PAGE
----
How To Transform Your Brand Into a Movement

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 Pepsi Refresh, a social platform that awarded grants to good causes. It’s social KPI metrics soared.

 a massive failure. Sales dropped by 5% and Pepsi lost market share. The truth is that simply adding followers on social media is unlikely to create a community of purpose. To succeed in the social arena, strategies need to be grounded in social dynamics and network science, not conjecture. Here’s how:


Saul Kaplan was obsessed. A self professed “innovation junkie,” he was intensely interested in how to catalyze transformation in industries and communities. After more than 20 years of consulting for Fortune 500 companies, however, he found that most efforts to create change in organizations did little more than tweak around the edges.

 Business Innovation Factory (BIF), a non-profit organization, in order to transform Rhode Island—and eventually the entire country—into an innovation platform.

 Clayton Christensen, Zappos CEO Tony Hsieh and author Daniel Pink mix with an eclectic assortment of social entrepreneurs, educators and corporate executives.

Step 2: Create Hackable Platforms internal linkages. You must build in before you can build out.

experience labs, which are real world spaces for developing and testing innovative new models. The second is the annual BIF Summit, which is a TED-like event where presenters share stories about their passion projects.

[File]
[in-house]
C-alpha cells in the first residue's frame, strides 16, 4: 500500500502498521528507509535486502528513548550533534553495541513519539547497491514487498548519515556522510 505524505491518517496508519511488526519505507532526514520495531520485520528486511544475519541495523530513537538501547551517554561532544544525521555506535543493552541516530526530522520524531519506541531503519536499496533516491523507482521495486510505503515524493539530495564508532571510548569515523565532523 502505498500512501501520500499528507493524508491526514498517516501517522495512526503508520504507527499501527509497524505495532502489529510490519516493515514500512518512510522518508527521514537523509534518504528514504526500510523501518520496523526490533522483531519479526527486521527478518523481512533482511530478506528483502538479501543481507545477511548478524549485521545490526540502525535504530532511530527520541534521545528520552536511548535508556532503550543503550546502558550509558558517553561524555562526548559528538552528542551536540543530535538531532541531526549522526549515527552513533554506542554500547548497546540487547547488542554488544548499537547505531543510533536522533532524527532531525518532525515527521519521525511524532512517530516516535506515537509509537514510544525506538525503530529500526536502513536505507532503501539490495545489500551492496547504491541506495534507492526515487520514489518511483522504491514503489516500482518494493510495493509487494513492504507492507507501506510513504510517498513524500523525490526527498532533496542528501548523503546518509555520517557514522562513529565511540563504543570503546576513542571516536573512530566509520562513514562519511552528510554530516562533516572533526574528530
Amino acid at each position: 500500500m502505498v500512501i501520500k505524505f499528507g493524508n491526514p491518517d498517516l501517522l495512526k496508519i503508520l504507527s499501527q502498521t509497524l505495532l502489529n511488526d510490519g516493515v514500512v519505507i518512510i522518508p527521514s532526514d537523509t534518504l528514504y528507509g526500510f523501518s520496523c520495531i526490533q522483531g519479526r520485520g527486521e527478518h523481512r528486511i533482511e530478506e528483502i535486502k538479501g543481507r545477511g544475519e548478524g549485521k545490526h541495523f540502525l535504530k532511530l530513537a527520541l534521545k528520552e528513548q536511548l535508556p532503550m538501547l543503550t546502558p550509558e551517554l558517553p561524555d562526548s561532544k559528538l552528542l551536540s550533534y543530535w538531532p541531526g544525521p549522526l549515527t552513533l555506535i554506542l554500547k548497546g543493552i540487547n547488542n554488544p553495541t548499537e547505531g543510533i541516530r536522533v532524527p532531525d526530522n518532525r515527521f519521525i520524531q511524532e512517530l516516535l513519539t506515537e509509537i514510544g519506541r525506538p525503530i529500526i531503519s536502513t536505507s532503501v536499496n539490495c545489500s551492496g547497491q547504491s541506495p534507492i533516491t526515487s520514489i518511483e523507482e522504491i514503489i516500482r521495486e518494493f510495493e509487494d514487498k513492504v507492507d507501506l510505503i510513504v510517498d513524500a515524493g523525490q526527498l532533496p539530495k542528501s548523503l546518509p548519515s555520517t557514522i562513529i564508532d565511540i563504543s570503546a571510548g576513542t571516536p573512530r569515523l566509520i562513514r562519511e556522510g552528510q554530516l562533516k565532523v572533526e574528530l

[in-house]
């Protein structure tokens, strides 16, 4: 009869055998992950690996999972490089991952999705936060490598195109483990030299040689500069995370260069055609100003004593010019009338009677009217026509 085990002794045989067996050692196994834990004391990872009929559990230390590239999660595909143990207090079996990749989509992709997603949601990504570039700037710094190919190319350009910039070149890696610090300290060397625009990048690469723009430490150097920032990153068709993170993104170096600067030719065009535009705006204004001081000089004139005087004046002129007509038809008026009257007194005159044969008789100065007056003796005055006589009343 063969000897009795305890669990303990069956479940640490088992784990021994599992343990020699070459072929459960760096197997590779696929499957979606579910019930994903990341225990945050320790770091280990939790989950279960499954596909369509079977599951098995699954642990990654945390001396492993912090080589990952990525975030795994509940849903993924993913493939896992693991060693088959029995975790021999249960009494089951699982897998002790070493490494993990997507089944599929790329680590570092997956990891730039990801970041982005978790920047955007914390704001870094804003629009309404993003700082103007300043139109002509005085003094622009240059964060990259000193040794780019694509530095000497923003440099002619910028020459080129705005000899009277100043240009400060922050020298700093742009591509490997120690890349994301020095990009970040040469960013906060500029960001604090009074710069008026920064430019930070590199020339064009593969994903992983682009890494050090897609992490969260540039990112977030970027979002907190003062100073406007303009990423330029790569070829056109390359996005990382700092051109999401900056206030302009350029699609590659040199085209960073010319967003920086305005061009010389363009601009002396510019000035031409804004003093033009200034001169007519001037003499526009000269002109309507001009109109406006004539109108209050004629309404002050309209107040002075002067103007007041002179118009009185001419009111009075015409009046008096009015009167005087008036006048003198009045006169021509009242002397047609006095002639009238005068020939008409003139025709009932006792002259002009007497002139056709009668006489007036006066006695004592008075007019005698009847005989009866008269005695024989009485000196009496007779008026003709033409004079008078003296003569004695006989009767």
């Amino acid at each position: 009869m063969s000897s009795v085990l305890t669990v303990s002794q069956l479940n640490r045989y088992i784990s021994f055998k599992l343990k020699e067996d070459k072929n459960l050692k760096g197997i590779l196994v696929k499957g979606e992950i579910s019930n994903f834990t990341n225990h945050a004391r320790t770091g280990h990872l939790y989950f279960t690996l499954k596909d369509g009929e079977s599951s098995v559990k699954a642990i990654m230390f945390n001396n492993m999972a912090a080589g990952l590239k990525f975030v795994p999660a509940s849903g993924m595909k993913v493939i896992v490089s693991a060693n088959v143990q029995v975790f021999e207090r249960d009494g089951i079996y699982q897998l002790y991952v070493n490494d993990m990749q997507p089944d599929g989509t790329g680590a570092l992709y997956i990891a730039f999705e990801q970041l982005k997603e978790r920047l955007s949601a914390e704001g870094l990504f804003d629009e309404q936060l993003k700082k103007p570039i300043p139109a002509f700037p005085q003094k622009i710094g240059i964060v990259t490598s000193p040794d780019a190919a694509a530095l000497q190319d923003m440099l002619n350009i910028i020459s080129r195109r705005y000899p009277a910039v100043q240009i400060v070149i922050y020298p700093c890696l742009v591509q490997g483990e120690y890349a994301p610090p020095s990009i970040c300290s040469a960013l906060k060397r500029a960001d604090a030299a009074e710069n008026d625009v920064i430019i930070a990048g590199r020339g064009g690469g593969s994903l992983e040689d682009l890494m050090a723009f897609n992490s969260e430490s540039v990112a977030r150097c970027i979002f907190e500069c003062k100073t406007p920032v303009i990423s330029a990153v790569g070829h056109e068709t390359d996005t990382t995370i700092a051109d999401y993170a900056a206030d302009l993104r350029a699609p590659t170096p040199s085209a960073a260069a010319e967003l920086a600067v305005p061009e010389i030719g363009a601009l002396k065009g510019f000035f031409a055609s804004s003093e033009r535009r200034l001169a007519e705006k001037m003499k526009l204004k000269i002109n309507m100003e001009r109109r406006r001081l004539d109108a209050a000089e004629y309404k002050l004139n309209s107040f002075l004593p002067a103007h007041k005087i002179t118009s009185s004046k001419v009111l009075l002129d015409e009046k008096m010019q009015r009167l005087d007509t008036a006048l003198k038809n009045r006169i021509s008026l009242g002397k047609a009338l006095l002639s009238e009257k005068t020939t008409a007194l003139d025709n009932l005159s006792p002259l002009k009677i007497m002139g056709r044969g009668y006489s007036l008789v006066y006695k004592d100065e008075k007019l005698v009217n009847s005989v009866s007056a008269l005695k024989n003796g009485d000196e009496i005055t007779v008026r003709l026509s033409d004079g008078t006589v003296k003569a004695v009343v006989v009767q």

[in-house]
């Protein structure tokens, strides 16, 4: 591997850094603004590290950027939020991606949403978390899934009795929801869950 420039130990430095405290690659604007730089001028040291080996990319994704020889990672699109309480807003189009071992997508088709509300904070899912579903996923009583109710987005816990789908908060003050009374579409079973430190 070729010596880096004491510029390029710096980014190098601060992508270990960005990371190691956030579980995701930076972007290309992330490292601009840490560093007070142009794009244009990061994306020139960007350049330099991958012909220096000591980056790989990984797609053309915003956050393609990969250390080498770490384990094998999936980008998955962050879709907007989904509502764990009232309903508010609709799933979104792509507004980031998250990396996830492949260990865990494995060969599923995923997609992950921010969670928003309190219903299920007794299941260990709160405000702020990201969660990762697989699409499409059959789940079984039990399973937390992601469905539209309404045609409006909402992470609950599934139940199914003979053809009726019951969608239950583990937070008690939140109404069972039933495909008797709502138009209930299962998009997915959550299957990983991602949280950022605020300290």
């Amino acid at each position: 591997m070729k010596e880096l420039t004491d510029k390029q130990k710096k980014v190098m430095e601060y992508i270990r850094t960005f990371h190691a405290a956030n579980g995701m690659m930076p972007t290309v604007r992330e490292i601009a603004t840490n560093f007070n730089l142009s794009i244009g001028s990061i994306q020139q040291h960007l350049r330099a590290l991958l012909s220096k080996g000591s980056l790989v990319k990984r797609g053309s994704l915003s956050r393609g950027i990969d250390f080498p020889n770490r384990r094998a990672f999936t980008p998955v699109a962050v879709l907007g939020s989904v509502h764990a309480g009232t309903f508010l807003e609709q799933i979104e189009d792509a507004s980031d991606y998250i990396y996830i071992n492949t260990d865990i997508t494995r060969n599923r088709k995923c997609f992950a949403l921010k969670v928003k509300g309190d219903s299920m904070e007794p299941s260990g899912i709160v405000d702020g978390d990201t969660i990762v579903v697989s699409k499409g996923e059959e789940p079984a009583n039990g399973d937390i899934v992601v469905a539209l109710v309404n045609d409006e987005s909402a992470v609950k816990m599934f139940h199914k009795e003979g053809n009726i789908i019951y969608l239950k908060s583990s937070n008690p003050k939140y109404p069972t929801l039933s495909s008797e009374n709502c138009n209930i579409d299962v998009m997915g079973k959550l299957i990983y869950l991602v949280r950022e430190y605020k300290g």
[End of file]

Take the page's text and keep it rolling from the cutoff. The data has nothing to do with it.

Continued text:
Step 3: Find A Balance Between Cohesion And Diversity

 Orange Revolution. What started out as a small group of student activists eventually grew into a vibrant political movement that not only overthrew the political order of the country, but the entire region. The reverberations of those cold November days are still being felt today.

 how disruption happens.

 study of currency traders, researchers at MIT found that the most successful performers worked within a core group, but also diversified their sources of information. Other studies of star engineers at Bell Labs and of informal company networks found much the same thing.

Step 4:  Create Genomes of Belief 1.5 gigabytes of data, barely enough for a full length movie. Its genius is that rather than try to specify features of our biology, it provides us with rules for adaptation. First, for chemical gradients in the womb and later for the outside environment.

 must cater to strict vegetarian diets. Cosmopolitan magazine thrives even in Islamic countries, where attitudes toward sex differ markedly from the US. Yet in both cases, the brands remain faithful to their core values.

 genome, but leaves it up to its network of innovators to interpret how to bring it to life.

Step 5: Sustain Passion At Scale Moisés Naím explained inThe Atlantic, even the most passion fueled street protests usually fizzle out. Others, like the Orange Revolution and the Arab Spring, initially succeed but then falter when the time comes to do the hard work of implementing change.

growth kills their business. Those heady, early days turn out to be not the prologue, but the denouement. Success, all too often, breeds failure.

 Scaling Up Excellence, Stanford’s Bob Sutton and Huggy Rao argue that much of the problem has to do with Catholic vs. Buddhist approaches. “Catholic” organizations seek to create a strict doctrine of beliefs and practices. “Buddhist” ones are more open ended, providing guiding principles, but leaving details open to interpretation.

 lost support. Yet some brands are able to find a happy medium. McDonald’s and Cosmopolitan magazine are not only cultural icons, but fabulously successful across cultures.

 Daniel Dennett put it, “A scholar is just a library’s way of making another library”.